Figure out Universal Credit payments in 3 steps.
Step 1 – Most Universal Credit:
First, add up the basic things in Universal Credit that relate to you. That gives you the highest Universal Credit amount.
For everyone, there is a basic amount you get – it is called a standard allowance. This covers you and your partner if you have one. The standard allowance is the same as what you get from other benefits for people who are not working, like Jobseeker’s Allowance. Then, if any of these things apply to you, you get extra money:
- Child Element – you get more for each child you have.
If your child has a disability, you get an extra amount called the Disabled Child Element.
However, remember, there is a rule saying you usually get support for only two children since April 6, 2017. You can check our guide to see if you are an exception to this rule.
- Childcare Help – to cover up to 85% of the childcare costs that matter.
- Disability Help – there are two levels. One is for Limited Capability for Work (LCW), and the other, a higher one, is for Limited Capability for Work & Work-Related Activity (LCWRA). The LCW level is not there for new claims starting from April 2017, but there are a few exceptions.
- Carer Help – for someone giving much care to a person with a disability.
- Housing Help – to assist with important housing costs.
Step 2 – Cutting down Universal Credit for the money you earn:
Universal Credit looks at:
- The money you get from working.
- Savings and capital between £6,000 and £12,000 (if it is over £16,000, you cannot get Universal Credit).
- Other benefits you get.
- Any other money you get, like a pension.
How much your highest Universal Credit goes down depends on the kind of money you get. If you are earning, they take away 55p for every £1 you earn over what you are allowed to earn (that is called the work allowance).
If it is from benefits or other non-work money, they reduce it by £1 for every £1 you get.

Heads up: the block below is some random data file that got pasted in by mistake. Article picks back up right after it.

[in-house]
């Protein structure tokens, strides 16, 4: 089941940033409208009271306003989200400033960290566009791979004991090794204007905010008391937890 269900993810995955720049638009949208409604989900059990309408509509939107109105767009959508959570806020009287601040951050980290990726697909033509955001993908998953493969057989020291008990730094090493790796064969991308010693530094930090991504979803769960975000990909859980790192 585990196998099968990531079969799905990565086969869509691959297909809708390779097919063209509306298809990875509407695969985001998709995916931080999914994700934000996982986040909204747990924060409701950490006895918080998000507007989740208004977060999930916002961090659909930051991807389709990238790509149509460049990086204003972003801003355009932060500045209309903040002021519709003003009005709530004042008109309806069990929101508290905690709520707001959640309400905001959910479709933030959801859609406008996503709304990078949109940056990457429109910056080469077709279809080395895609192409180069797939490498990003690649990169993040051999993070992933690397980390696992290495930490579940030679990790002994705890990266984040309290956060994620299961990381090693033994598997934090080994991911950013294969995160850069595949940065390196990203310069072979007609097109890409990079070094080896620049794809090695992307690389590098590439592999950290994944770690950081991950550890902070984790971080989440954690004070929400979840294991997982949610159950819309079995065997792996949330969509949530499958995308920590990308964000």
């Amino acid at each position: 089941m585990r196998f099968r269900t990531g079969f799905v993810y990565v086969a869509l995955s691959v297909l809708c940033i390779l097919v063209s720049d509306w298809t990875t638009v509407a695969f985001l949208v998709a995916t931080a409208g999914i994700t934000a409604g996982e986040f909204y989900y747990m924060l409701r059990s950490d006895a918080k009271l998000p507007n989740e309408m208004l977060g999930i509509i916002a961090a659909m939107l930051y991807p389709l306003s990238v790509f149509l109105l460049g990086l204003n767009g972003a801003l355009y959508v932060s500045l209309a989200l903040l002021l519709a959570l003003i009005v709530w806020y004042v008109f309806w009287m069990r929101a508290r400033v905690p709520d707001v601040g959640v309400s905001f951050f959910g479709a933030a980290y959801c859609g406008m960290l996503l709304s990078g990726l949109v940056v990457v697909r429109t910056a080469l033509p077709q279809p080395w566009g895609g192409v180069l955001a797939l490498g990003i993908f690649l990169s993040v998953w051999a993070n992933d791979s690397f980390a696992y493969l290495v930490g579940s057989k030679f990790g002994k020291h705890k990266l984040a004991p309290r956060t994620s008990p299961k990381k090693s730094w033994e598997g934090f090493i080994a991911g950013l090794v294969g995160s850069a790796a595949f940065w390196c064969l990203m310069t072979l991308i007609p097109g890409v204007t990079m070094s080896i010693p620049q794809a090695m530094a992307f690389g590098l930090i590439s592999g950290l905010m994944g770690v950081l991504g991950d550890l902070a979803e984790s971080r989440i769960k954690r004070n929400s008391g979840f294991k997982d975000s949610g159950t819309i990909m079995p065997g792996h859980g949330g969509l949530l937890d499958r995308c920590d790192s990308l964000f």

For savings, the first £6,000 does not count as money you are getting (but tell them about it). For savings from £6,001 to £16,000, they take away £4.35 from your Universal Credit for each £250 (or part of £250).
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Step 3 – More Cuts in Universal Credit:
Last but not least, Universal Credit looks at any extra rules that could apply to you, like the benefits cap.
They might also lower your Universal Credit to consider subtracting money from benefits. This covers paying back social fund loans or benefit advances, penalties linked to claimant commitment, and deductions related to benefit over-payments or debts to other people collected through benefits called Third Party Deduction.
People May Also Ask
How does Universal Credit get figured out?
Your Universal Credit money changes automatically if your earnings change. It does not matter how many hours you work; they look at the actual money you get. If you do not have a Work Allowance based on your situation, they reduce your Universal Credit by 55p for every £1 you earn.
Which Universal Credit calculator is the most right?
The best way to figure out what you should get is by doing a manual calculation. It might seem much at first, but it is a good way to make sure your count is correct. It also helps you understand Universal Credit better, making it easier to catch any mistakes in your claim.
What is this Universal Credit thing?
Universal Credit helps you if you do not make much money or if you are not working. It gives you money every month to help with your living costs.
Is Universal Credit better than tax credits?
Universal Credit is not the same as tax credits. Some people might get more money with Universal Credit than with their current tax credits or benefits. For some, it might be about the same, and for others, it might be less.